The hike up to the outlet of Evolution Lake was nice and steep, so we each went along at our own pace, and after a while, the 1k feet of elevation gain was behind us. We all took another break right at the top of the climb to enjoy the first peek at this area, knowing all we had in front of us for the rest of the day was just more awesomeness.

IMGP1752

See what I mean? Pretty freaking awesome, eh? I took a ton more pictures in this area and just took my sweet time walking around here.

IMG_5944

IMGP1774

This is what happens to Gregory (the name of Jennifer’s pack) when she has to pee. I don’t know why I felt compelled to photograph this, but it just made me laugh.

We were thinking of heading all the way to Wanda Lake, the last stop before the climb up to Muir Pass, but we instead found a nice spot that would fit all 3 ‘groups’ at Sapphire Lake, which is a smaller lake right between Evolution Lake and Wanda Lake. Since there was a party of 5 at tonight’s campsite, we played a game called Love Letters. Coincidentally enough, this is a game Chris and I have at home, so it cracked me up when Brittany whipped it out to play on the JMT. It’s a really simple game, and not a lot of cards/materials, so it’s a perfect backpacking game to play with a group – it wouldn’t be the last time, either!

IMG_5947

Andrew reading Game of Thrones in his bivy sack. #whippersnappersdontneedtents

After our gaming, dining, and general chatting, we all headed to bed. As I mentioned a few posts ago, it is entirely typically to be in your tent before the actual sun sets. This night though, we all had to step back out to admire the setting sun. I mean, sunsets in general are pretty spectacular, especially along the JMT, but the sunset at Sapphire Lake was by far the most gorgeous one we’d seen so far. The sky changed colors right before our eyes, and the reflection against the mountains and the lakes was pretty breathtaking.

IMGP1786

I can’t stop saying how beautiful everything is out here – but JUST LOOK AT THIS SUNSET!!!!! Makes me want to go back right now.

It was so breathtaking that we all got out to snap some pictures, except Brittany! It was a perfect moment to capture – Courtney snapping a picture and Brittany gazing from her tent. Also, please note the dudes in the back right of the picture below – they just sat there for hours chatting, well beyond when we went to sleep. We didn’t talk to them too much, but they seemed like relatively nice folk.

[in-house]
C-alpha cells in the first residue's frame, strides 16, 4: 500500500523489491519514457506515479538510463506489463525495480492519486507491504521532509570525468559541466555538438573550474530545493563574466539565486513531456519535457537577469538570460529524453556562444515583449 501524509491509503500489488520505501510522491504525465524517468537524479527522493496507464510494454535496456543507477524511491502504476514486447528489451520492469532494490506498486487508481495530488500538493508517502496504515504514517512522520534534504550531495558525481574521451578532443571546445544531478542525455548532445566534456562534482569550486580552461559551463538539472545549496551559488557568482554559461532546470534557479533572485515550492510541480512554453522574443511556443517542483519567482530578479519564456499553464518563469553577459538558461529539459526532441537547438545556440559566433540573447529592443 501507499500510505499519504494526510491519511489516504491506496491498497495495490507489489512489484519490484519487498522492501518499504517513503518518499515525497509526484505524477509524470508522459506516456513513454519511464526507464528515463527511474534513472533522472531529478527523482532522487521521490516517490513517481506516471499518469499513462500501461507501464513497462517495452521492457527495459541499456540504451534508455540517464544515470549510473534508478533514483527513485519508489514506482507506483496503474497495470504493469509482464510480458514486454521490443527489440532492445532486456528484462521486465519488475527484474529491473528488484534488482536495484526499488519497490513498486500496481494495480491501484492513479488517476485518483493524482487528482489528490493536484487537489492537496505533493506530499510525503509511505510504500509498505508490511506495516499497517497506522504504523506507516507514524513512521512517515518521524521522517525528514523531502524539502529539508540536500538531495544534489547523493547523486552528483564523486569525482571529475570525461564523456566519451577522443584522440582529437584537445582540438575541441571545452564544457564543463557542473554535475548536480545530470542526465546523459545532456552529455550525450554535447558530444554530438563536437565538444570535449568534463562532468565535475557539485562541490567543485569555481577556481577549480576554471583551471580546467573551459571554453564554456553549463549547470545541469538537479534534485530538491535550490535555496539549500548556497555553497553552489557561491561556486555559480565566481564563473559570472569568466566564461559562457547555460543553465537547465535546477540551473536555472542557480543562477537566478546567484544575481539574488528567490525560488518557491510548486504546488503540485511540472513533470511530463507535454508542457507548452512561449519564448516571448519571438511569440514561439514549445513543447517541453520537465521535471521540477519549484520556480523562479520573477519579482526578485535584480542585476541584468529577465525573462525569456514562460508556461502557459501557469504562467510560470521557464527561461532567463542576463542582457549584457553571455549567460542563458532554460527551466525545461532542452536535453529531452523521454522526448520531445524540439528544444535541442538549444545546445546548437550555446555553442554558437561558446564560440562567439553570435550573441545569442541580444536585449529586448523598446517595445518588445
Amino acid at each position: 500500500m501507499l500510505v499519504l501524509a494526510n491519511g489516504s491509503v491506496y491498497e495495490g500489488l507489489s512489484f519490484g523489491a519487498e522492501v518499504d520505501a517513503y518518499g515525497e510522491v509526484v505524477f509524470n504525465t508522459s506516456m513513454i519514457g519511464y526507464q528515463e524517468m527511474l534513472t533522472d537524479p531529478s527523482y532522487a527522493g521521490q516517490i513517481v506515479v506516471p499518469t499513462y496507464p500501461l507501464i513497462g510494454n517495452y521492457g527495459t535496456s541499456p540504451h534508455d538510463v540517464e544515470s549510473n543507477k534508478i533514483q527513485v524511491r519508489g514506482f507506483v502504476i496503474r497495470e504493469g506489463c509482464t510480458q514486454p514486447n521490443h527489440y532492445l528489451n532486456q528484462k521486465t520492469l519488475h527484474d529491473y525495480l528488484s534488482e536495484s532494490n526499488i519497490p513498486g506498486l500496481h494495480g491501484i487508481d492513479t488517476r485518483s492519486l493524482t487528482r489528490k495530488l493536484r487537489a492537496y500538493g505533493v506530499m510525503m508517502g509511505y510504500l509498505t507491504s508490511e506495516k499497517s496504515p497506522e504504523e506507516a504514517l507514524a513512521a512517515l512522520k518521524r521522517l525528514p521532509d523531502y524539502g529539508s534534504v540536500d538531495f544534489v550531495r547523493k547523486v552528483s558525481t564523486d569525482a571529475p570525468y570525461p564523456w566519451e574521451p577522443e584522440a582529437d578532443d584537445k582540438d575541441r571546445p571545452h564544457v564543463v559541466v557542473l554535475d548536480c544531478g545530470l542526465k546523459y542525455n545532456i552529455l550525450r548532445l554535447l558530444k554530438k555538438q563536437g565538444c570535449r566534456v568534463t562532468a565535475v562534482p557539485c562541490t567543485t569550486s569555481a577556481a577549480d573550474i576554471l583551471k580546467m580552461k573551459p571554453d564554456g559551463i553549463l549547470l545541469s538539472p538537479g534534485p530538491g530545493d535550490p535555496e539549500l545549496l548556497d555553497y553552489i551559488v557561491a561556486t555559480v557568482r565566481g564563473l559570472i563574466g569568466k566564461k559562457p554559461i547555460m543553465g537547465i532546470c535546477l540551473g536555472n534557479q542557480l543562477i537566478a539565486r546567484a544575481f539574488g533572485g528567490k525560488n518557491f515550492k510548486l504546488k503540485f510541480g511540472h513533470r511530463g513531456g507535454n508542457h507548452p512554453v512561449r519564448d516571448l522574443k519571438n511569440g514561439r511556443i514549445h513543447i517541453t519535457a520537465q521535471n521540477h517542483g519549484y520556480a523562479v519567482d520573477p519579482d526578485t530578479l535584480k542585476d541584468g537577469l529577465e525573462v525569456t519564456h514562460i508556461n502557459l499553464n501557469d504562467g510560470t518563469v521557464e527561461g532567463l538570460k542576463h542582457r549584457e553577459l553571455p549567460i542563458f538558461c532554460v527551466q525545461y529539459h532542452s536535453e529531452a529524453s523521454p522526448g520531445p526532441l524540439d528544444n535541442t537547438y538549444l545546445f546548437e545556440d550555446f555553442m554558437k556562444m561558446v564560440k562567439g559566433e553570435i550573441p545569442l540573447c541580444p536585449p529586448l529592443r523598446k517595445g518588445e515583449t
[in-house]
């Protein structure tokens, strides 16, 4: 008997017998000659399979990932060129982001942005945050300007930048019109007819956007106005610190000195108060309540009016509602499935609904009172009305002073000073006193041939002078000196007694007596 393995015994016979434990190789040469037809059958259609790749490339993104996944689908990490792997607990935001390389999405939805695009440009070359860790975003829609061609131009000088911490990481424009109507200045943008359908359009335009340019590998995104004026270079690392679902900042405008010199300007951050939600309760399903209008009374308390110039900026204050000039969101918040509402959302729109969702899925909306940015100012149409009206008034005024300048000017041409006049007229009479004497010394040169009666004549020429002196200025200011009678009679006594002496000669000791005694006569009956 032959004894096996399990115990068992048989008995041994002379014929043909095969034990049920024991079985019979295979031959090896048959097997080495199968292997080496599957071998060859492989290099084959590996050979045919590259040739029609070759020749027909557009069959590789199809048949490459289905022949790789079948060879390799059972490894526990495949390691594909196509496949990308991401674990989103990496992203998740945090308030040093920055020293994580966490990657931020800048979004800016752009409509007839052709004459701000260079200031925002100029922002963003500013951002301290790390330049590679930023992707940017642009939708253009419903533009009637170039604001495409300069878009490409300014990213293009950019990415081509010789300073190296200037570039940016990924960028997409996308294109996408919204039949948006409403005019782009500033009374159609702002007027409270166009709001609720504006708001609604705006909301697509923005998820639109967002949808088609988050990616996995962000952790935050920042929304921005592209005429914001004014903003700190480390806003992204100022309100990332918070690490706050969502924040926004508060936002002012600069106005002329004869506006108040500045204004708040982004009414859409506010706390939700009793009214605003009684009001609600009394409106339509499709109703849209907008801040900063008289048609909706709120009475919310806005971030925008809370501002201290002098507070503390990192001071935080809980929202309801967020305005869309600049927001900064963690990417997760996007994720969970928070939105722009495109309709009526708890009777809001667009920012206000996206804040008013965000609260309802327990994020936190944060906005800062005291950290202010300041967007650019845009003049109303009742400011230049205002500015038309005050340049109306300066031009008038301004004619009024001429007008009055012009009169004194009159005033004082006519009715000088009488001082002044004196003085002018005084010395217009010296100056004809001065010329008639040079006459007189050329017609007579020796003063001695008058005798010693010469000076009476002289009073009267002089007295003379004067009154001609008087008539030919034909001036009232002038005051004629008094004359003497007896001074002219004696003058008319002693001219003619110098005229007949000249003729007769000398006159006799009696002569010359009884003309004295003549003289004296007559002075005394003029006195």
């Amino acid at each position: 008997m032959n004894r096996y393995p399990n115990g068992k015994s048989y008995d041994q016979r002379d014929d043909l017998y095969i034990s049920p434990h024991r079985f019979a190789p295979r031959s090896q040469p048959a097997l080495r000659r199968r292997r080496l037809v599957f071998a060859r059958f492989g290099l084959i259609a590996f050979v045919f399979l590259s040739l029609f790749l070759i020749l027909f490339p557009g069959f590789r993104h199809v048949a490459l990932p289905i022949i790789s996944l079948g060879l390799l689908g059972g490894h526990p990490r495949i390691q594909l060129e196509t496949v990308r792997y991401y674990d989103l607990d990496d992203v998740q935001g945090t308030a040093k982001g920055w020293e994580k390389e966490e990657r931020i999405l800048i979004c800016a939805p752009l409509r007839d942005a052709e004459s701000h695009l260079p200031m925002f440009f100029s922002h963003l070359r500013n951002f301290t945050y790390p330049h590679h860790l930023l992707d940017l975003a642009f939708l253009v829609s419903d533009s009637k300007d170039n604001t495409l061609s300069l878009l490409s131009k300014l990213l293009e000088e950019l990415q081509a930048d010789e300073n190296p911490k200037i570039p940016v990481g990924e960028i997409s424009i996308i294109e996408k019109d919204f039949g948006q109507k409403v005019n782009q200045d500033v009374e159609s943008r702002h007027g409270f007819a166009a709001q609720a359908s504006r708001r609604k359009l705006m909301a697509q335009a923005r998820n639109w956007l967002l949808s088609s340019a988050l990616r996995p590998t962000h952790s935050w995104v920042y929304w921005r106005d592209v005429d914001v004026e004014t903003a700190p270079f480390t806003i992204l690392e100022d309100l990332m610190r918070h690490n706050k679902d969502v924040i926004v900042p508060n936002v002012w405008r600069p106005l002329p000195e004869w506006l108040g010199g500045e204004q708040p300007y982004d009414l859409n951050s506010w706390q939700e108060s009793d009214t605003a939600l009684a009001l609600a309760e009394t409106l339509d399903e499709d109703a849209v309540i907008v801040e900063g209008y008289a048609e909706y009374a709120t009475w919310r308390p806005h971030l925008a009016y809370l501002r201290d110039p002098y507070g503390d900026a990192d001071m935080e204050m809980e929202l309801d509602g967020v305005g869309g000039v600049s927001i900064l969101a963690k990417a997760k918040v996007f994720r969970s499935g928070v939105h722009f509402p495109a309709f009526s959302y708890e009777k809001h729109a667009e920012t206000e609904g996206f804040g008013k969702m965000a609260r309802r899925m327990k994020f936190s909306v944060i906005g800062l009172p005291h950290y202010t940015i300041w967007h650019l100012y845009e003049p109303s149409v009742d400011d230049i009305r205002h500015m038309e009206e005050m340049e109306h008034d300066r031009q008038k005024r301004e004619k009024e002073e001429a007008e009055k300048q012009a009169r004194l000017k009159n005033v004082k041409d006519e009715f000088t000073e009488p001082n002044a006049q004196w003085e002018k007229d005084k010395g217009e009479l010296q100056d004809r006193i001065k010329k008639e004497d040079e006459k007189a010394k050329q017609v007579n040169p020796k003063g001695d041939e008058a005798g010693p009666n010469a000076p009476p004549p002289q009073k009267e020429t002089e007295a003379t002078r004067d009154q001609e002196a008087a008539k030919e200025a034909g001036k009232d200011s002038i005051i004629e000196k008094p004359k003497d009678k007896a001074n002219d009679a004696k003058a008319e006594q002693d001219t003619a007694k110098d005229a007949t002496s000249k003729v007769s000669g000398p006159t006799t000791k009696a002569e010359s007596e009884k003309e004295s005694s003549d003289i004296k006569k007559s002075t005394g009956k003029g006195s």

J:  So. Much. Pretty….another one of my favorite places.  Seriously, every day on this trail we experienced something even more magnificent than the day before.  These photos don’t even do this sunset justice.  The whole area was glowing in orange/pink, reflecting off the water and the rocks.  It was pretty incredible.

As we were going to bed, a group of girls passed by (still hiking) and singing “the hills are alive with the sound of music”…which was fitting, and a little weird since I’d had a dream the night before about The Sound of Music and had been singing that song all day in my head.  

IMGP1788

All in all, day 12 was a pretty good day, particularly in light of the difficulty of the day before it. I think the new blister care situation was helping a little bit, and the general amazingness of the day – the scenery, the hanging with new friends, and our creek wading adventure made Day 12 one of my favorites so far – and we still had 8 days to go!

Tomorrow’s adventure? MUIR PASS! The hut!! Can’t wait to share this one with you all – until then!


Day 12 Details (August 5, 2015):

Start-Finish: Goddard Canyon to Sapphire Lake
Daily Miles: 10
Mileage Tally: 140.9
Camp elevation: 10,900 ft
Hiking Elevation: 2,446 ft gain; 80 ft loss

IMG_5890

John Muir Trail, Day 11: Marie Lake Outlet to Goddard Canyon Jct.

Hey! Here’s a link to all JMT posts for your reading pleasure. You’re welcome.

Screen Shot 2016-06-02 at 11.51.07 AM

Other than simply not wanting to leave beautiful Marie Lakes, the initial part of our 11th morning started off alright. We didn’t rush off or anything, and ended up leaving around 8. We talked to Brittany and Courtney for a few minutes before they left (probably a good hour before us), and at that time, we weren’t certain we’d see them again – it all just depended on where we camped at that point since we were unlikely to run into them on the trail that day. They filled us in on the “trail gossip” – Andrew and Alyssa had surged ahead the day before, and he was still somewhere on the JMT with her – they were going to reconnect with him at some point today, probably at Muir Trail Ranch.

J:  I apologize in advance for my negative commentary on this post, but this was most definitely the worst day for me on the trail.  My feet were still throbbing and oozing puss in the morning, so the day started out with a bit of panic about how I would get through the day of hiking ahead.  Since I really didn’t have any choice, I did the best I could to stay positive and started the process of bandaging up my feet to get them to fit into my shoes.  I had a lengthy process of applying antiseptic, band-aids, leukotape, toe socks, and my fancy new camouflage gaiters to keep the dirt out. That process took about 30-40 minutes every morning, so it was taking a bit longer to get up and out and start hiking.

IMG_5890

the one and only Marie Lake, looking north from Selden Pass